As followers of Christ, we are caught up in a war we cannot ignore. An understanding of the times in which we live not only gives us insight into the war around us, but also gives us the courage to push back against the enemy.

A Failure to Recognize Our Place in God’s Redemptive Story

I believe the silence in our pulpits regarding prophecy results not so much from a lack of understanding of prophecy as it does from a failure to grasp the full extent of the glorious message of the Gospel. There is a future tense to the Gospel; one in which Jesus’ returns to earth, binds Satan, and sets up His righteous kingdom over all the earth.

As believers, we are born into God’s redemptive story. Of course there is an enemy. Have you ever read a great story where there was not an adversary, someone opposing the hero of the story? So often we enjoy great dramas not realizing they also speak to our struggles and ultimate victory over our greatest foe.

Of course there is an enemy. Have you ever read a great story where there was not an adversary, someone opposing the hero of the story?

So yes, we are at war and that is where the good news begins. John Eldredge compares our adventure to Frodo in The Lord of the Rings. Frodo played a vital role in saving the world of his day from the evil Saran. Eldredge calls it living mythically; grasping the reality of the great adventure of redemption of which we are all a part.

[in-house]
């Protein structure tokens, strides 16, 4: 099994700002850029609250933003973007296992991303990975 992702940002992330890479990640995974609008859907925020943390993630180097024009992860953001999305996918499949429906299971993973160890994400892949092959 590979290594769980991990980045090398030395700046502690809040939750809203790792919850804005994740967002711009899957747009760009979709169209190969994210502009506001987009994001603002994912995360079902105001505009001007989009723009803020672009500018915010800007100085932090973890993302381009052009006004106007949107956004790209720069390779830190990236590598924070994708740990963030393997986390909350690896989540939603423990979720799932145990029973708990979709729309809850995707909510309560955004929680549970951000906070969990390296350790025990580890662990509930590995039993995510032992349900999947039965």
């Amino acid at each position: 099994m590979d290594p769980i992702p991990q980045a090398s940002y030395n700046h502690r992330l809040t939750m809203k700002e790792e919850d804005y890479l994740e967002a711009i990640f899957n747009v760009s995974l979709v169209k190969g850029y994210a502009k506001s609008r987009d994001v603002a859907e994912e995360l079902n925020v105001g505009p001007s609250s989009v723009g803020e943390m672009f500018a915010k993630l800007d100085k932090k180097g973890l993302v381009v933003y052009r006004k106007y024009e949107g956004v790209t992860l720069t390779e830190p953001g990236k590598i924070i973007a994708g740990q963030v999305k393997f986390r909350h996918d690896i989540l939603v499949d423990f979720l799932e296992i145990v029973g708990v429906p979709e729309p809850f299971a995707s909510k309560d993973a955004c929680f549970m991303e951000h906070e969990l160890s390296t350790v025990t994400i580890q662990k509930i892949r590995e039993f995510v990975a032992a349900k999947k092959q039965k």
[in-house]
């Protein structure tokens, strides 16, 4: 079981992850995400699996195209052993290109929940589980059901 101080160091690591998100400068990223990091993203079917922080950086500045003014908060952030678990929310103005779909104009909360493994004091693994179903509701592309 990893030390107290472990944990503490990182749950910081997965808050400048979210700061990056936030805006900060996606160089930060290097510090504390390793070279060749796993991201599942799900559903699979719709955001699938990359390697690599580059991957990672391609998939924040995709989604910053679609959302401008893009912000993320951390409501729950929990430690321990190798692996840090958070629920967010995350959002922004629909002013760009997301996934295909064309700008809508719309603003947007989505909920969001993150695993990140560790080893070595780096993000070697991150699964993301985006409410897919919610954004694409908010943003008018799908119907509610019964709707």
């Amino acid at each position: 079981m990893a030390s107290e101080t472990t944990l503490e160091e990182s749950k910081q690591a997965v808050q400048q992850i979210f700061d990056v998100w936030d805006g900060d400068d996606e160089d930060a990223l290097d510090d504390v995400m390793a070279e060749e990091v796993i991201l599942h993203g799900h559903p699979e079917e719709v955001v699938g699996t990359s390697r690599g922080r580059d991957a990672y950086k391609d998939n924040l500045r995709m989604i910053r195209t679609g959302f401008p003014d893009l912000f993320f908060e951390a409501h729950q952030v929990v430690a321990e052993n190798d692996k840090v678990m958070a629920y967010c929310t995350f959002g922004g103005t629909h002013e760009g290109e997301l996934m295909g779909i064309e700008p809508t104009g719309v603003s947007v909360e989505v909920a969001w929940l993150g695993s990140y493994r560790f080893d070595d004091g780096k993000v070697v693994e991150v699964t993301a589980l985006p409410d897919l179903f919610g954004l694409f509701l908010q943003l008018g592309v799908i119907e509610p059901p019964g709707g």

The magnificent story of our redemption includes Jesus’ saving work on our behalf in the past as well as His current work inside us through the Holy Spirit. However, we are also saved in hope of a glorious future, in hope of the completion of our adoption into God’s family and the redemption of our bodies (see Rom. 8:24).

Our salvation points to the future. Is this not why New Testament believers lived in constant expectation of Jesus’ appearing? The Rapture represents the completion of Jesus’ saving work on our behalf when we receive our immortal bodies and are caught up to forever be with our Savior.

We are not simply spectators in God’s glorious redemptive program; we are active participants. The spiritual kingdom, on whose behalf we now engage as warriors, will someday become a glorious physical kingdom in which we will reign alongside Jesus.

We all play a role in this great undertaking. Our mere presence on earth restrains Satan’s plans for world dominance; or more precisely, it’s the Holy Spirit inside each one of us that now restrains the work of the coming antichrist. Our prayers . . . our prayers make a great difference in the battle into which we were born the moment we trusted Christ as our Savior.

Do you understand why Satan works so hard to keep believers from understanding the true nature of the battle and their amazing role in God’s glorious plan of redemption? Believers with eyes focused on earth-bound hopes are much less of a threat to his ultimate plans.